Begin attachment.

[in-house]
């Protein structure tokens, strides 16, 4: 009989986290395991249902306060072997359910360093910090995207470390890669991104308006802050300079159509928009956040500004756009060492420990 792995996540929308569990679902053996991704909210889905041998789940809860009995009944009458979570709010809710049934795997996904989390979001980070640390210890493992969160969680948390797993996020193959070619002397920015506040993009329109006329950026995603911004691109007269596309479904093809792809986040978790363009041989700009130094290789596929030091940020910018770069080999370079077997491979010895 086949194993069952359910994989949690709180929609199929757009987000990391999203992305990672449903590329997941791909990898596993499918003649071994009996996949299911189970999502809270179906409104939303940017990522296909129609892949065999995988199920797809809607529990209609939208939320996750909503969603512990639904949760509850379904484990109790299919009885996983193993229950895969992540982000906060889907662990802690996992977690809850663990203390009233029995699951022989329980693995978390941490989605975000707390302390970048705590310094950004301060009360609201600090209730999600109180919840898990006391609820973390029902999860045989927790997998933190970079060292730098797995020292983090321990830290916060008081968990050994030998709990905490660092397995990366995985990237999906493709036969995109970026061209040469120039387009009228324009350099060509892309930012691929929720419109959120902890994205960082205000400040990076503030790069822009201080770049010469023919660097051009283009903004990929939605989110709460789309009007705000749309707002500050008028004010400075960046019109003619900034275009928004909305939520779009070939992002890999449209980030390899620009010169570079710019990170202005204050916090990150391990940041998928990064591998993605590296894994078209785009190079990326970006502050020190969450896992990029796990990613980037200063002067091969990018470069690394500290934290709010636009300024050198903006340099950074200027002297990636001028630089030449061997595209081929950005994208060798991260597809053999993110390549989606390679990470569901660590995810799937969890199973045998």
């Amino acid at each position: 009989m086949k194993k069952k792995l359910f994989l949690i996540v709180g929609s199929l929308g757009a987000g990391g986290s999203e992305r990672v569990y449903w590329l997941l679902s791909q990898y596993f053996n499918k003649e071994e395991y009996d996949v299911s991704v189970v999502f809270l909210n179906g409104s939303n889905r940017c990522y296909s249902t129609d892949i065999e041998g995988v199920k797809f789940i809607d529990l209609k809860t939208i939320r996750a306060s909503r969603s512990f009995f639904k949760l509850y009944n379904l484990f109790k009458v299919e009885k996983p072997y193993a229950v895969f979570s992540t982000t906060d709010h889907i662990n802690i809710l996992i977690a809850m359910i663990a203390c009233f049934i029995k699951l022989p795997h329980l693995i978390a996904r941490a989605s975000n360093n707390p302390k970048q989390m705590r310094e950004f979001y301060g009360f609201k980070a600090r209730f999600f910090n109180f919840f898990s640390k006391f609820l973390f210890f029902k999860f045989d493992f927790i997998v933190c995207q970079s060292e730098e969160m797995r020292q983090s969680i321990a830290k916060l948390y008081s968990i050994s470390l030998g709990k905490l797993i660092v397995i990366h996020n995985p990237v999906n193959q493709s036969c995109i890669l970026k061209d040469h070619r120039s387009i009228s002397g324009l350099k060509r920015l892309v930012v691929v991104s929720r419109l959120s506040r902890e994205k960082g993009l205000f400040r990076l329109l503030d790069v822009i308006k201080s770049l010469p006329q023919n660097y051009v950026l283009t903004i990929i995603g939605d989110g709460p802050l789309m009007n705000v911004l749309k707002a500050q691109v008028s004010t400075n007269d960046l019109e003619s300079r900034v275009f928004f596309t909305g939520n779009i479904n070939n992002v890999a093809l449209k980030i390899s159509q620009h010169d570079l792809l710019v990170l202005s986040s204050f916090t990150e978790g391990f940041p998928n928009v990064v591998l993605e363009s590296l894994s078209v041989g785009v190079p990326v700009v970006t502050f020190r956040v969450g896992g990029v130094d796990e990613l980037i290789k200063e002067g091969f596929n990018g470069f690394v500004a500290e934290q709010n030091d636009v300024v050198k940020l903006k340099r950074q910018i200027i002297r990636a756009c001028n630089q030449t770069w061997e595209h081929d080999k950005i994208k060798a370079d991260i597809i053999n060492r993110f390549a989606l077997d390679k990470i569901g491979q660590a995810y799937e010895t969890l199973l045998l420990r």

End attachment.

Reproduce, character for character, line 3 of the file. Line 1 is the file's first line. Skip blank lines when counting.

């Amino acid at each position: 009989m086949k194993k069952k792995l359910f994989l949690i996540v709180g929609s199929l929308g757009a987000g990391g986290s999203e992305r990672v569990y449903w590329l997941l679902s791909q990898y596993f053996n499918k003649e071994e395991y009996d996949v299911s991704v189970v999502f809270l909210n179906g409104s939303n889905r940017c990522y296909s249902t129609d892949i065999e041998g995988v199920k797809f789940i809607d529990l209609k809860t939208i939320r996750a306060s909503r969603s512990f009995f639904k949760l509850y009944n379904l484990f109790k009458v299919e009885k996983p072997y193993a229950v895969f979570s992540t982000t906060d709010h889907i662990n802690i809710l996992i977690a809850m359910i663990a203390c009233f049934i029995k699951l022989p795997h329980l693995i978390a996904r941490a989605s975000n360093n707390p302390k970048q989390m705590r310094e950004f979001y301060g009360f609201k980070a600090r209730f999600f910090n109180f919840f898990s640390k006391f609820l973390f210890f029902k999860f045989d493992f927790i997998v933190c995207q970079s060292e730098e969160m797995r020292q983090s969680i321990a830290k916060l948390y008081s968990i050994s470390l030998g709990k905490l797993i660092v397995i990366h996020n995985p990237v999906n193959q493709s036969c995109i890669l970026k061209d040469h070619r120039s387009i009228s002397g324009l350099k060509r920015l892309v930012v691929v991104s929720r419109l959120s506040r902890e994205k960082g993009l205000f400040r990076l329109l503030d790069v822009i308006k201080s770049l010469p006329q023919n660097y051009v950026l283009t903004i990929i995603g939605d989110g709460p802050l789309m009007n705000v911004l749309k707002a500050q691109v008028s004010t400075n007269d960046l019109e003619s300079r900034v275009f928004f596309t909305g939520n779009i479904n070939n992002v890999a093809l449209k980030i390899s159509q620009h010169d570079l792809l710019v990170l202005s986040s204050f916090t990150e978790g391990f940041p998928n928009v990064v591998l993605e363009s590296l894994s078209v041989g785009v190079p990326v700009v970006t502050f020190r956040v969450g896992g990029v130094d796990e990613l980037i290789k200063e002067g091969f596929n990018g470069f690394v500004a500290e934290q709010n030091d636009v300024v050198k940020l903006k340099r950074q910018i200027i002297r990636a756009c001028n630089q030449t770069w061997e595209h081929d080999k950005i994208k060798a370079d991260i597809i053999n060492r993110f390549a989606l077997d390679k990470i569901g491979q660590a995810y799937e010895t969890l199973l045998l420990r």